John 18

2Now Judas, who betrayed him, knew the place, because Jesus had often met there with his disciples. 3So Judas came to the grove, guiding a detachment of soldiers and some officials from the chief priests and Pharisees. They were carrying torches, lanterns and weapons.
4Jesus, knowing all that was going to happen to him, went out and asked them, "Who is it you want?"
5"Jesus of Nazareth," they replied.
6"I am he," Jesus said. (And Judas the traitor was standing there with them.) When Jesus said, "I am he," they drew back and fell to the ground.
 
AC320
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RE: Religion Question

Mon Feb 09, 2004 10:37 am

Silly?! Why when dealing with religious and biblical text word choice is everything. "I am that I am" can have a completly different meaning from "I shall be what I shall be" as the great Rabbis have taught us.

"I am that I am" - implies a more definitive definition of what G-d is. He simply is.

"I shall be what I shall be" - not quite as difinitive is it? The wording brings up some interesting questions. Judaism teaches us that when a person has an experience with G-d, it is a profoundly personal matter. When Moses asks his famous question for the name of G-d, He does not say "I am". Moses was never asking what name he should use for G-d when the children of Israel ask, he is asking for himself. G-d seems to ask Moses in turn "What am I to you?" and the answer is sufficient. G-d shall be what He shall be to each person, and cannot be accurately described to others.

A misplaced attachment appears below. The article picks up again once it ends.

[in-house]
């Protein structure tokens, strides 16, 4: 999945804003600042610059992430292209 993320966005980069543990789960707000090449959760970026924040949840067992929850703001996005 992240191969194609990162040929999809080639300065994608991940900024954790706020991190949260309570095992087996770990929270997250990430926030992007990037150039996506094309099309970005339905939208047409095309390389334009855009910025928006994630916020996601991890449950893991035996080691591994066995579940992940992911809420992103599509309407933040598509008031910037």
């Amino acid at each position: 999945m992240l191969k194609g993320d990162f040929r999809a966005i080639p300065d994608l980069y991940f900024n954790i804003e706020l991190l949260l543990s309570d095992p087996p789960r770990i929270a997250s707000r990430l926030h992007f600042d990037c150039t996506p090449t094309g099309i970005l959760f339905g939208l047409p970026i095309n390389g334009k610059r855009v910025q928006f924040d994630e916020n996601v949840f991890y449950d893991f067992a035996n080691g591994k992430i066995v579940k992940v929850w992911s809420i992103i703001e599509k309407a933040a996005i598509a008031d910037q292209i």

fuddle duddle
 
bobrayner
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RE: Religion Question

Mon Feb 09, 2004 10:42 am

Silly?! Why when dealing with religious and biblical text word choice is everything. "I am that I am" can have a completly different meaning from "I shall be what I shall be" as the great Rabbis have taught us.

Whilst it certainly is an interesting terminological point, I think we can get a lot more mileage out of other, longer, less ambiguous passages. No?  Smile
Cunning linguist
 
AC320
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RE: Religion Question

Mon Feb 09, 2004 10:45 am

Sure, got a question about interpretations of the Tanakh? I got a wealth of reference material in my little home library.
fuddle duddle
 
jessman
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RE: Religion Question

Mon Feb 09, 2004 11:21 am

God may be experienced differently by different people, but that does not preclude him from taking physical form in the body of Jesus Christ. In fact your very word reinforce the idea that some could experience God in the form of a man. It doesn't keep Jesus from referring to that verse when he says I AM. It doesn't keep the religious leaders of his day from knowing exactly what he was claiming.
The syntax or verb tense makes no difference, When Jesus Christ said "Before Abraham was, I am" he left no doubt that he was claiming to be God. At his betrayal when he says I AM he, the sheer weight of that phrase causes the people to fall down. He says it explicitly "I am in the Father, the Father is in me"
 
AC320
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RE: Religion Question

Mon Feb 09, 2004 11:48 am

G-d could not have been in the form of a living breathing man, (at least as Judaism holds) as G-d is incorporeal.

Deuteronomy 4:12: HASHEM spoke to you from the midst of the fire; you were hearing the sound of words, but you were not seeing a likeness.